Thompson-Jamison v Medi-Plex Healthcare
2017 MO WCLR Lexis 20
Feb. 15, 2017
The Commission awards total benefits against the second injury fund from a slip and fall in which the ALJ denied benefits for failure to prove accident.
Claimant is a 68 year old who spent most of her career as a floor nurse. Claimant had two prior back surgeries and was on disability for more than 10 years leading up to going back into the labor force when this accident occurred.
Claimant fell in the break room. The ALJ found denied benefits and found other evidence more compelling that claimant did not have an accident from an identifiable work risk but did not expressly find that claimant lacked credibility.
The 2-1 commission felt the employer over-relied upon the absence of corroborating testimony from other witnesses or claimant's own statements when she may have been "confused". Claimant testified her clothing "felt wet" which the commission found more persuasive than the lack of finding of anything wet on the surface. The commission noted that the police officer declined to testify that he could not say there wasn't anything on the surface and that the employer's investigative team obtained reliable statements: " We find it extremely unlikely that an employee would readily admit to having spilling the liquid that was responsible for causing a serious fall that left a coworker paralyzed."
Claimant subsequently underwent three more back surgeries including four level thoracic laminectomies. The second injury fund obtained testimony from Dr. Bernardi who found the accident the cause of myelopathy resulting in a 35% new disability. The employer settled but the amount is not identified. The commission relied upon an opinion from Dr. Berkin that claimant was a total due to combined condition of primary and prior conditions.
Commissioner Larsen dissented in deference to the ALJ's findings about credibility. "As a matter of general policy, I am reluctant to overturn an administrative law judge's express credibility determinations with regard to the witnesses that testify before them."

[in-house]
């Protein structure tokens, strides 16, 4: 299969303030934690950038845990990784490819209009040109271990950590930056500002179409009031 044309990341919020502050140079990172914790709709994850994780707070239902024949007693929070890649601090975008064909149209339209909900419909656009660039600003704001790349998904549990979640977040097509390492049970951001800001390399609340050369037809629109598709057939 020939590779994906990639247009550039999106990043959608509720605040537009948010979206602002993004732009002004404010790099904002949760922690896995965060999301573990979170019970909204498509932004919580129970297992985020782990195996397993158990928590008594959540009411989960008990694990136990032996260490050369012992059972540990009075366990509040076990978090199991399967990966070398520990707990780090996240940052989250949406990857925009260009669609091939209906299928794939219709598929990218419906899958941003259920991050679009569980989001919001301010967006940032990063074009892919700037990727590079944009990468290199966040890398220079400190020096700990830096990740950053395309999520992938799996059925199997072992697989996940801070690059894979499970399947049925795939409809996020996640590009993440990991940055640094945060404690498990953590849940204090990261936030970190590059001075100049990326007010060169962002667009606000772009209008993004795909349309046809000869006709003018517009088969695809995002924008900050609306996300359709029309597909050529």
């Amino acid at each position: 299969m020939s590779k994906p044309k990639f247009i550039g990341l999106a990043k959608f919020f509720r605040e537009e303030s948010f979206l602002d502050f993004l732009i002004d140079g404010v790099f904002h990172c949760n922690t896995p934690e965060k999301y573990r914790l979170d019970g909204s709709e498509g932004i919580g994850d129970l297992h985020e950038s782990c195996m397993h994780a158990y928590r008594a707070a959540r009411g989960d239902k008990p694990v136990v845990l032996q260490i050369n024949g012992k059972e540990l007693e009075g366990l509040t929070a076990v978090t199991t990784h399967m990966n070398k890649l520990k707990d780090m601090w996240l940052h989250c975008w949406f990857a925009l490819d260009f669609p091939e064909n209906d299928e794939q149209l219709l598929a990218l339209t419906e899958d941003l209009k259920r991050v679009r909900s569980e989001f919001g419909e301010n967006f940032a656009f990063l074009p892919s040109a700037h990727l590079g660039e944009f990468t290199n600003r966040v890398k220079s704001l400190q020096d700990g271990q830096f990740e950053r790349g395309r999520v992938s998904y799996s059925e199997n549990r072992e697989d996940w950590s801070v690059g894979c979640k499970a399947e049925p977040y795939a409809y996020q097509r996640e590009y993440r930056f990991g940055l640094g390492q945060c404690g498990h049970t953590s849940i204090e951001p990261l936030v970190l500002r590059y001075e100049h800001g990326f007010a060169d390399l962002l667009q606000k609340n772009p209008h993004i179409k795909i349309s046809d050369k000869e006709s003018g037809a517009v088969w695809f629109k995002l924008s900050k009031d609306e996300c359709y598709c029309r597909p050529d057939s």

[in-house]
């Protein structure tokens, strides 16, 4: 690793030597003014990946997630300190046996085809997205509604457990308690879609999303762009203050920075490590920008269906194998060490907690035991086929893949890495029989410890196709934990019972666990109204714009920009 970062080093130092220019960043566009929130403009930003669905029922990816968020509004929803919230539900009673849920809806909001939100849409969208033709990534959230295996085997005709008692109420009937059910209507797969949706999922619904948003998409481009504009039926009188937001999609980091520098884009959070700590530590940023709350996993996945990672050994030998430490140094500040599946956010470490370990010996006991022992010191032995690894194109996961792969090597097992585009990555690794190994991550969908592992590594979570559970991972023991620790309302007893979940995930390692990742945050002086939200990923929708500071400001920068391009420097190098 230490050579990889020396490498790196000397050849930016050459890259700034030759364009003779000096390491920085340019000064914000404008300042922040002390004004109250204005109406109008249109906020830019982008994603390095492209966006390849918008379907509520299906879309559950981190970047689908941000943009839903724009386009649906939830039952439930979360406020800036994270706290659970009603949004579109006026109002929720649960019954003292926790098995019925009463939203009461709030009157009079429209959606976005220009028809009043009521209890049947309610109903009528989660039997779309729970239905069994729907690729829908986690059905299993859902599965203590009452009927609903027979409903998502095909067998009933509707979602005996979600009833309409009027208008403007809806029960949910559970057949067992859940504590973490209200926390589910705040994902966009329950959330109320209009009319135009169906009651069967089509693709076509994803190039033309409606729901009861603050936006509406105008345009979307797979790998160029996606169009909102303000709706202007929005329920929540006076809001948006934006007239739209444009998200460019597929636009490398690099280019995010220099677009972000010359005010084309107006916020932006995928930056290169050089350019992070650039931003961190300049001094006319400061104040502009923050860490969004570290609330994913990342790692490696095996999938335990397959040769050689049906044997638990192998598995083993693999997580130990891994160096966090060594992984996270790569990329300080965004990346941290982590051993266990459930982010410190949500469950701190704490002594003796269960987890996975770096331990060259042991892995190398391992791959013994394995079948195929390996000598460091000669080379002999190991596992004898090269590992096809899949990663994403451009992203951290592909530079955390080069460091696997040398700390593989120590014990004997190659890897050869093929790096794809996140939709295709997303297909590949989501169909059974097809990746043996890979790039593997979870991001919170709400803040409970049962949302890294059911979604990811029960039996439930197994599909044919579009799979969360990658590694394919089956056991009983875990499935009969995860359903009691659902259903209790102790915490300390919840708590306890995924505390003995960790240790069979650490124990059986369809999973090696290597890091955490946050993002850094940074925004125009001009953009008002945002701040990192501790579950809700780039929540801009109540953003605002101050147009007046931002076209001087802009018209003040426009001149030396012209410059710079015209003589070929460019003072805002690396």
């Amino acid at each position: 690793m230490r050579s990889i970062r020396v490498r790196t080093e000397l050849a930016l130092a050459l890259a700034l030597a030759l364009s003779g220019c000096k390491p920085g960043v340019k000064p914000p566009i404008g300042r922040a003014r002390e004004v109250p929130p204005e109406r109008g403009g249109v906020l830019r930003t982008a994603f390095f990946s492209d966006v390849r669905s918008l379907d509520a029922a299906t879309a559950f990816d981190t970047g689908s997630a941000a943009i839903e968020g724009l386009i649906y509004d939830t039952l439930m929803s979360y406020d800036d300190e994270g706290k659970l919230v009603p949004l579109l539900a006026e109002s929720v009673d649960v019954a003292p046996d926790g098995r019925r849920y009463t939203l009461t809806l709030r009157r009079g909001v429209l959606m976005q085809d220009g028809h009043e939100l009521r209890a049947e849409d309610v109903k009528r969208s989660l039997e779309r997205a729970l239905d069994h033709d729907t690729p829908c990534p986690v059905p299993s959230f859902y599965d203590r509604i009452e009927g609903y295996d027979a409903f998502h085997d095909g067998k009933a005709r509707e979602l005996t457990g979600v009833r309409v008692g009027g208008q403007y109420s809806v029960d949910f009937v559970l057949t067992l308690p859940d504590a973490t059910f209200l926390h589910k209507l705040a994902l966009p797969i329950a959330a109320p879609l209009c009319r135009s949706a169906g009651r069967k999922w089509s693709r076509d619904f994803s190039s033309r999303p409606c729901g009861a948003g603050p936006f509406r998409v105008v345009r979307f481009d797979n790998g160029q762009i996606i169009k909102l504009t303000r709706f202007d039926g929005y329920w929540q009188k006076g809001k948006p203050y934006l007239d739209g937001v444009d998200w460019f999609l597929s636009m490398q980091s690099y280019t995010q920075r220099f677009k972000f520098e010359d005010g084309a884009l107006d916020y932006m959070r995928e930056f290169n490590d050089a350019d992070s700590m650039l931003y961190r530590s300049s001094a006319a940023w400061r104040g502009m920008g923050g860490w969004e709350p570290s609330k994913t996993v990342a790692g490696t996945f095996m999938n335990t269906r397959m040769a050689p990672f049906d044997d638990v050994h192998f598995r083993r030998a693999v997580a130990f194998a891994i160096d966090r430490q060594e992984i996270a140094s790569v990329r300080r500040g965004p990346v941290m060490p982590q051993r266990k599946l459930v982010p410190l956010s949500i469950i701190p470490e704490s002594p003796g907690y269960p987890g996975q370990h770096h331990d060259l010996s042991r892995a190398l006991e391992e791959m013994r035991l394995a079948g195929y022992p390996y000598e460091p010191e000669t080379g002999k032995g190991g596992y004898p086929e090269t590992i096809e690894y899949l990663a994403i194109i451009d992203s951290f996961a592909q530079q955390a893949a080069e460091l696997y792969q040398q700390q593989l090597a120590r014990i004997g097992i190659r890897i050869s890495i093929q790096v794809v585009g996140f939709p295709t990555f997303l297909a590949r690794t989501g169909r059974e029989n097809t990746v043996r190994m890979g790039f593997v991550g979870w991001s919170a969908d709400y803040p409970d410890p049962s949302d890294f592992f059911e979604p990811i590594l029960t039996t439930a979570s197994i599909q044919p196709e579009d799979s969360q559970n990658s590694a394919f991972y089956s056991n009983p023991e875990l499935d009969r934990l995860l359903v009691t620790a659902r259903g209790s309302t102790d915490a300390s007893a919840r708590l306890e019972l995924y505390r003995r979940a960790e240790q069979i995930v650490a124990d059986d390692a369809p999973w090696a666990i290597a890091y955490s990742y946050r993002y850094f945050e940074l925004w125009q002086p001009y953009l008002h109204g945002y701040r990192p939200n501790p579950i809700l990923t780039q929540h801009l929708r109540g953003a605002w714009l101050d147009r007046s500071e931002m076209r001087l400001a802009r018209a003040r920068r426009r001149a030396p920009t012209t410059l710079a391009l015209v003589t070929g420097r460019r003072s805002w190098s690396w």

ALJ Boresi noted:
"I am not persuaded by Claimant's testimony that she slipped in a shiny, wet substance. While she testified at hearing she was "certain" she slipped in a liquid, in the immediate aftermath of the accident she had no less than six opportunities to mention there was a liquid on the floor, and she failed to do so. But she did explain the fall in those early hours by stating her legs and feet "did something," she tripped, or she was "just walking and fell." Even factoring in the trauma with which Claimant was dealing at the time, it is beyond reason that Claimant would have so many opportunities to mention the cause of her fall and fail to do so.
It is only after Claimant's attorney filed a claim that she gives a deposition and mentions the shiny spot that allegedly caused the fall. Furthermore, Claimant provides a specific detail for the first time that she felt a wet spot low on her pants. However, Claimant testified, and medical records document, she had paralysis and loss of feeling of her lower extremities. In light of the overall trauma and pain she was experiencing, including a loss of function of the lower extremities, it seems implausible Claimant is more accurately recalling details months after the event. Claimant's present recollection of past events is simply not reliable or persuasive."
Robert Merlin represented the employee.
The decision was affirmed by the court of appeals. ED 105352 (Feb. 20, 2018).